yoga

Have you hit a yoga plateau?

How a new style, book, and good deed can help you overcome it

In this yoga-savvy age, many athletes have more than a casual practice. They take class regularly, have poses they do at home, and perhaps even dabble in basic yoga philosophy. But whether you’re a seasoned practitioner or a relatively new student, plateaus are inevitable. You might feel uninspired or like you’re not making progress.

“When this happens it is a great opportunity to reflect on why,” says senior Pure Yoga instructor, Sonja Rzepski. “Often we get stuck in old habits or patterns, whether that's in a relationship or on our mat; the key is to recognize that and hit the refresh button.” 

The discipline of yoga encompasses a vast, deep well of teachings, styles, and philosophies, so new portals into the practice are practically endless. A yoga plateau can be a great chance to invigorate your sense of discovery and inspiration. 

Here are five pieces of sage advice collected from Rzepski and Kay Kay Clivio, head of Pure Yoga’s teacher training program. 


1. Try a different style.
If your usual practice is a sweaty vinyasa, spend some time learning more about the logic of alignment in an Iyengar class, target your connective tissue and deep muscular release with Yin yoga, or try a new energetic approach with Kundalini yoga. Rzepski recommends sticking with it for four to six sessions before returning to your preferred or go-to classes. The idea is to look at your practice through a different lens, one that might trigger insights that will help you move past your plateau.

2. Book private sessions with your favorite teacher.
“Generally group classes are packed and there is no time for the breakdown of poses or to ask questions,” says Clivio. Getting closer to your source of inspiration will only make the fire of determination burn brighter. Three to six one-on-ones should be sufficient, per Rzepski, though you may want to continue them.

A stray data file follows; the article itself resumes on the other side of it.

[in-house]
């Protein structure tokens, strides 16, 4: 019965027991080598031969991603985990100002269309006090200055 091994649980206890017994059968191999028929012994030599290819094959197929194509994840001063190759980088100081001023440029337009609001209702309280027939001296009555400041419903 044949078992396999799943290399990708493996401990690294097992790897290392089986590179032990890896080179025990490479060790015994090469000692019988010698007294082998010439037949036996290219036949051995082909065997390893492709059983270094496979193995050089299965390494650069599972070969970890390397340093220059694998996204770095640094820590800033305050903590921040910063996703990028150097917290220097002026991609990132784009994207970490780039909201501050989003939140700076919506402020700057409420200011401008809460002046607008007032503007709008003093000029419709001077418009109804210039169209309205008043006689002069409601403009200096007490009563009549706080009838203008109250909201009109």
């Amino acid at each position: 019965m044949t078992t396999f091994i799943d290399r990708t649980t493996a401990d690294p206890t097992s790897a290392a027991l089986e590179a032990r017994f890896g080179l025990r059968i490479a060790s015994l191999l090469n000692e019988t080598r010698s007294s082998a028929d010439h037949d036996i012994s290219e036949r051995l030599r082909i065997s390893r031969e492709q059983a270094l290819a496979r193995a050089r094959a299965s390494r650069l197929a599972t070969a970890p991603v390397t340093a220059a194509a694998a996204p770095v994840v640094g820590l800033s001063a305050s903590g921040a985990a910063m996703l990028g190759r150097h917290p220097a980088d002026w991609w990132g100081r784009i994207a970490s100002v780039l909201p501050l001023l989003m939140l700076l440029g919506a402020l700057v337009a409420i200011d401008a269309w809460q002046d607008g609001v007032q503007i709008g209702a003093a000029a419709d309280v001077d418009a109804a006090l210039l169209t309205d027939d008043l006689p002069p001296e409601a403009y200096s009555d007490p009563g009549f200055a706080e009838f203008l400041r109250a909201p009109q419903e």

3. Explore the mind-body connection.
Asana (the physical practice of yoga) was originally conceived simply as a way to prepare the body for meditation. Try moving beyond the physical and explore the nuances of the breath or meditation (try the Headstrong meditations in the Equinox app). You can also learn more about the chakra system, the sister science of Ayurveda, or stack your nightstand with books on yoga philosophy. (Two Rzepski recommends: Light on Life by B.K.S. Iyengar and Healing Yoga by Loren Fishman.) “Learning more of the science of yoga can improve the depth of any practitioners postures,” says Clivio. “Not just seeing the postures as shapes and forms but a means to balance the energetic body.” 

4. Dive deeper.
Move further into any aspect of the practice that inspires or challenges you. If you love inversions, take a workshop. Or, sign up for a retreat. This can give you renewed enthusiasm that will carry you past a plateau. Rzepski also recommends keeping a yoga journal to record and acknowledge your daily impressions and experiences. You may be making more progress than you think.

5. Get off your mat.
Karma yoga (the practice of service to others) is important, but often overlooked. Lose yourself in unselfish action by volunteering or simply look for opportunities for kindness and good deeds. 

Above all, it’s perseverance. Sometimes you feel a plateau because the daily growth you are experiencing can be very small and hard to calculate. Keep going. Have faith that the work you’re doing is worthwhile. 

Photo: Bersa / Art Partner Licensing